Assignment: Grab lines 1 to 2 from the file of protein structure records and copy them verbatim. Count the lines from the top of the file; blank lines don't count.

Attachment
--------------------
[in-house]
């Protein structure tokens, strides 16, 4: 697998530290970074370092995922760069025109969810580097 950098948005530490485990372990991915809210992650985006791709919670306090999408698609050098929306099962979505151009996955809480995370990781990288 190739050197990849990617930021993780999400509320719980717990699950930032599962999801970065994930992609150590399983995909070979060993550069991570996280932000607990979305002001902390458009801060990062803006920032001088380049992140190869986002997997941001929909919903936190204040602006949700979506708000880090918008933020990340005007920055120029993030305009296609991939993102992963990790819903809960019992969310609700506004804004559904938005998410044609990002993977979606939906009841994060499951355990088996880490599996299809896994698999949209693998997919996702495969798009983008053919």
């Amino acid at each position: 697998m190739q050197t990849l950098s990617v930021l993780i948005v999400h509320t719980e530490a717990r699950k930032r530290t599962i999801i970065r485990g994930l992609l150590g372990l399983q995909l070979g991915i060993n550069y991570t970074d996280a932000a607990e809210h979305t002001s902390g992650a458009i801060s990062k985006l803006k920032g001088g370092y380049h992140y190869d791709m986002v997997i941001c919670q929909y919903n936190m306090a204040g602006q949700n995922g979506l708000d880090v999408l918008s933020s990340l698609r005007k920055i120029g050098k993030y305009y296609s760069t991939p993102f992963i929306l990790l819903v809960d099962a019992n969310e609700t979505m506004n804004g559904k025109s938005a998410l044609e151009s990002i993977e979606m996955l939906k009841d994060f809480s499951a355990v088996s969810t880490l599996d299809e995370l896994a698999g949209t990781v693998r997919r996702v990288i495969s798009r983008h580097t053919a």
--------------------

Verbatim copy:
[in-house]
């Protein structure tokens, strides 16, 4: 697998530290970074370092995922760069025109969810580097 950098948005530490485990372990991915809210992650985006791709919670306090999408698609050098929306099962979505151009996955809480995370990781990288 190739050197990849990617930021993780999400509320719980717990699950930032599962999801970065994930992609150590399983995909070979060993550069991570996280932000607990979305002001902390458009801060990062803006920032001088380049992140190869986002997997941001929909919903936190204040602006949700979506708000880090918008933020990340005007920055120029993030305009296609991939993102992963990790819903809960019992969310609700506004804004559904938005998410044609990002993977979606939906009841994060499951355990088996880490599996299809896994698999949209693998997919996702495969798009983008053919």